Mexican-American adolescents and metabolic syndrome: deciphering the role of acculturation Public Deposited

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  • March 21, 2019
Creator
  • Ruiz, Rafael Enrique
    • Affiliation: Gillings School of Global Public Health, Department of Health Policy and Management
Abstract
  • Metabolic syndrome (defined by three or more of the following traits: elevated triglycerides, low HDL, abdominal overweight, elevated fasting plasma glucose, and elevated blood pressure) has been linked to an increased risk of type-2 diabetes and cardiovascular disease. Cook and colleagues (2003) demonstrated that Mexican American have the highest prevalence of metabolic syndrome among adolescents. Thus, understanding the factors associated with an elevated risk for metabolic syndrome in this population is paramount. This study examines the role of acculturation on the risk of metabolic syndrome and its antecedents, physical activity and dietary intake, in Mexican-American adolescents. A pooled cross-section (N=1831) of adolescents (12-19 yrs.) was taken from the NHANES 1999-2002. Logistic and linear regression models were used to examine the relationships between acculturation and metabolic syndrome, physical activity, and dietary intake controlling for other known correlates. The overall prevalence of metabolic syndrome was 4.8% or approximately 1.5 million U.S. adolescents. Mexican American ethnicity, overweight, gender, and inactivity, were associated with a higher prevalence of metabolic syndrome. Mexican-American adolescents were more likely to be overweight and inactive compared to Caucasians. Acculturation did not have a direct association with metabolic syndrome, but higher levels of acculturation were associated with increased physical activity and increased daily intake of calories, carbohydrates, saturated fat, and the number of times eating meals outside the home. Mexican American males were the most likely to have metabolic syndrome. Acculturation seems to be playing a role in the risk profile of Mexican-American adolescents, which increases their daily dietary intake that may contribute to metabolic syndrome via overweight. Acculturation also increased the likelihood of physical activity, but this association may be insufficient to override the other risk factors. These results suggest that acculturation should be considered when designing and implementing interventions or policies aimed at Mexican-American adolescents to reduce overweight, increase physical activity, and promote healthy dietary options. This may help to reduce the treatment costs associated with overweight and type-2 diabetes.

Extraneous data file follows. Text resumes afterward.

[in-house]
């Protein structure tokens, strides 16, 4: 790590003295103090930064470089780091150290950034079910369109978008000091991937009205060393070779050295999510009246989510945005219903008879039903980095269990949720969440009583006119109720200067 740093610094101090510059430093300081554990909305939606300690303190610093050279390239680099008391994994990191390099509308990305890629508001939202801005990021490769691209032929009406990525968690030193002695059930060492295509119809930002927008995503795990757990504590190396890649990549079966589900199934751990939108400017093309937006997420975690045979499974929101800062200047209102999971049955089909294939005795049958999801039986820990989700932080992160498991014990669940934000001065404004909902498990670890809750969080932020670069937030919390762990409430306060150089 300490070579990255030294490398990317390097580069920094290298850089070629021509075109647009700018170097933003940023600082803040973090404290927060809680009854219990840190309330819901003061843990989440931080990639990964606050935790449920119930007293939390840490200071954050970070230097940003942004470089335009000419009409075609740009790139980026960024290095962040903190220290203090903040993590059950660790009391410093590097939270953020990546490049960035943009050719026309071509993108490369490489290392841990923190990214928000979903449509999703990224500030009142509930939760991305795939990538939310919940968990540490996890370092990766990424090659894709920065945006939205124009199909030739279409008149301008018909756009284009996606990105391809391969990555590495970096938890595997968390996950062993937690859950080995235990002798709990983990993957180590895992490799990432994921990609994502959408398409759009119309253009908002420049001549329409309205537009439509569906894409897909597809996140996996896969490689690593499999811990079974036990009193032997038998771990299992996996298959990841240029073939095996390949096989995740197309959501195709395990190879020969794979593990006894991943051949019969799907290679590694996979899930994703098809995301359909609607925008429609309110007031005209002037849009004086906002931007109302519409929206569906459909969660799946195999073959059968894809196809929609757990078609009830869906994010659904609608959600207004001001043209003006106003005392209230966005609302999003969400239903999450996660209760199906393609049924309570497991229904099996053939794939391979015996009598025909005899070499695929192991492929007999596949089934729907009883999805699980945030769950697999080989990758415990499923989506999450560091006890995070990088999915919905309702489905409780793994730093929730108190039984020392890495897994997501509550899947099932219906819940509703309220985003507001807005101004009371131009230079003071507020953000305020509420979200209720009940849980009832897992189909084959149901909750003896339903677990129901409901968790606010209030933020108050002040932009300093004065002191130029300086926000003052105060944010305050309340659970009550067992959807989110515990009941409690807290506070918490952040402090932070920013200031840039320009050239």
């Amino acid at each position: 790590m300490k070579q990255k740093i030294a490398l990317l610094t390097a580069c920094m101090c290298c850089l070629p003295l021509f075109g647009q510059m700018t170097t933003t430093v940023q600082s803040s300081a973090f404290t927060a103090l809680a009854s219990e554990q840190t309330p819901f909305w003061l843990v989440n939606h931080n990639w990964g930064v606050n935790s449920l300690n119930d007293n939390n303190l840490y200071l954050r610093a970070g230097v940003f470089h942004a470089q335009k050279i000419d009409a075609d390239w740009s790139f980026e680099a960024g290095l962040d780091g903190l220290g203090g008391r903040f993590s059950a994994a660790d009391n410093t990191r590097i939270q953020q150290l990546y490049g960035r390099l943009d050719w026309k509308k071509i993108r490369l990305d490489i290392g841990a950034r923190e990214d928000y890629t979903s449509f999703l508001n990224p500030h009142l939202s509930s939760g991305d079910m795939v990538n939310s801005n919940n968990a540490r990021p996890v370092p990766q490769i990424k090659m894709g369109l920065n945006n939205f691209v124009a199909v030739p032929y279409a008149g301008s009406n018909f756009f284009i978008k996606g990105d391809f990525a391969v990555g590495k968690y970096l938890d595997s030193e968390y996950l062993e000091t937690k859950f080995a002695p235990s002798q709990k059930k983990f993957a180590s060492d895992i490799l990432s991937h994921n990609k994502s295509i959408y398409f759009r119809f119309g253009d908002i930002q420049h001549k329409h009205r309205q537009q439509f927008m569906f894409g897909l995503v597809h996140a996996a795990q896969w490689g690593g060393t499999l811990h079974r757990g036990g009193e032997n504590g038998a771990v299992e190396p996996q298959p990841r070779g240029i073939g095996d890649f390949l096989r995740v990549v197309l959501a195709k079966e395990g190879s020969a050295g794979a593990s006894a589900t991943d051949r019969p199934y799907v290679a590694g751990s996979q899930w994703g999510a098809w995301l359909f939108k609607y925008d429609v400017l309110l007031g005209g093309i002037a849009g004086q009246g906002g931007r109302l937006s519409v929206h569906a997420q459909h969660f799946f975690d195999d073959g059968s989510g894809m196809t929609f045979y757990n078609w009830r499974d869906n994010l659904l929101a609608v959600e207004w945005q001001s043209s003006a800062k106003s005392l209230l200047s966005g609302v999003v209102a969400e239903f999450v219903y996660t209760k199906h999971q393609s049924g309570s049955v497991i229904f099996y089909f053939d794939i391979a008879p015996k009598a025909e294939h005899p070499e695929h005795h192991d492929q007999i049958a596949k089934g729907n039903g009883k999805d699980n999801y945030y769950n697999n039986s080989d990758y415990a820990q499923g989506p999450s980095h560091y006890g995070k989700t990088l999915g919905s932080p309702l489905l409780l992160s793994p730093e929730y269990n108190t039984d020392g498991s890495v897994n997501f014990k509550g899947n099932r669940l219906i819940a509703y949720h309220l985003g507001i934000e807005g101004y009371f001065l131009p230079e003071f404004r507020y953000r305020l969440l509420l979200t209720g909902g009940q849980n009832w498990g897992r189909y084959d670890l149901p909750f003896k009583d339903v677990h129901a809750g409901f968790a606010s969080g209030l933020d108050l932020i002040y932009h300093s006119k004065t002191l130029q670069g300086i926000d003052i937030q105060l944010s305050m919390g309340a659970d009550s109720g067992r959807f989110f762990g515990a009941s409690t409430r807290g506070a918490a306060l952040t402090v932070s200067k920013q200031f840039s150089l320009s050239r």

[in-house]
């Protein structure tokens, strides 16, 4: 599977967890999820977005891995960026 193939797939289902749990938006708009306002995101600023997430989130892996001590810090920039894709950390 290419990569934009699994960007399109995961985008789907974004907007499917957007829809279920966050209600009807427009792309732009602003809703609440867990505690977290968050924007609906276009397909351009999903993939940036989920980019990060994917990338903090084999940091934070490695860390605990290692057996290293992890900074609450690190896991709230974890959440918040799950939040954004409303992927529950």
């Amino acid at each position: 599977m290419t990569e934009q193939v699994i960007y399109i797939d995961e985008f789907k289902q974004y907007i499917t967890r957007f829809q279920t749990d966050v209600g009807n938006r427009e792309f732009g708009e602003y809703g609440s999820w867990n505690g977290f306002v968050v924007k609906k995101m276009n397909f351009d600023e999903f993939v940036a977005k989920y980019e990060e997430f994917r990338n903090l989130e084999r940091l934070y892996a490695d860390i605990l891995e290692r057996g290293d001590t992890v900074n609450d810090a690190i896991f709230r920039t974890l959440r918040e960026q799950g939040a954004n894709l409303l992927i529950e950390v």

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  • In Copyright
Advisor
  • Bender, Deborah
Degree granting institution
  • University of North Carolina at Chapel Hill
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  • Open access
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